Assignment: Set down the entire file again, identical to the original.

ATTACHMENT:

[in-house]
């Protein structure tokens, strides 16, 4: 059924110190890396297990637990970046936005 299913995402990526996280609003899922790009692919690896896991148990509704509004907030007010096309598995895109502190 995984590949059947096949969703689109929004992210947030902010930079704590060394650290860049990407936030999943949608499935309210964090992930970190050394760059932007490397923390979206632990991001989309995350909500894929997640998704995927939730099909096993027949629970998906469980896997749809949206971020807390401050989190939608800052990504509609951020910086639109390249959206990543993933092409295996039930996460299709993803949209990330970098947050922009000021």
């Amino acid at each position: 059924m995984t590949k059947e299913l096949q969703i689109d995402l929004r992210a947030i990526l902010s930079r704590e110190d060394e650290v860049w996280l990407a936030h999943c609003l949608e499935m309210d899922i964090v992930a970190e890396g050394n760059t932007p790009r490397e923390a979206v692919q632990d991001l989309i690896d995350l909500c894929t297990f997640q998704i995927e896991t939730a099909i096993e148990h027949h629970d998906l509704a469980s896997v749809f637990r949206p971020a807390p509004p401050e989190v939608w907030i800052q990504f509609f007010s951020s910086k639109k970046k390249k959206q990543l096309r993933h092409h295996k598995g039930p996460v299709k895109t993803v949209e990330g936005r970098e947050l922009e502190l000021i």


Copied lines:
[in-house]
């Protein structure tokens, strides 16, 4: 059924110190890396297990637990970046936005 299913995402990526996280609003899922790009692919690896896991148990509704509004907030007010096309598995895109502190 995984590949059947096949969703689109929004992210947030902010930079704590060394650290860049990407936030999943949608499935309210964090992930970190050394760059932007490397923390979206632990991001989309995350909500894929997640998704995927939730099909096993027949629970998906469980896997749809949206971020807390401050989190939608800052990504509609951020910086639109390249959206990543993933092409295996039930996460299709993803949209990330970098947050922009000021």
């Amino acid at each position: 059924m995984t590949k059947e299913l096949q969703i689109d995402l929004r992210a947030i990526l902010s930079r704590e110190d060394e650290v860049w996280l990407a936030h999943c609003l949608e499935m309210d899922i964090v992930a970190e890396g050394n760059t932007p790009r490397e923390a979206v692919q632990d991001l989309i690896d995350l909500c894929t297990f997640q998704i995927e896991t939730a099909i096993e148990h027949h629970d998906l509704a469980s896997v749809f637990r949206p971020a807390p509004p401050e989190v939608w907030i800052q990504f509609f007010s951020s910086k639109k970046k390249k959206q990543l096309r993933h092409h295996k598995g039930p996460v299709k895109t993803v949209e990330g936005r970098e947050l922009e502190l000021i």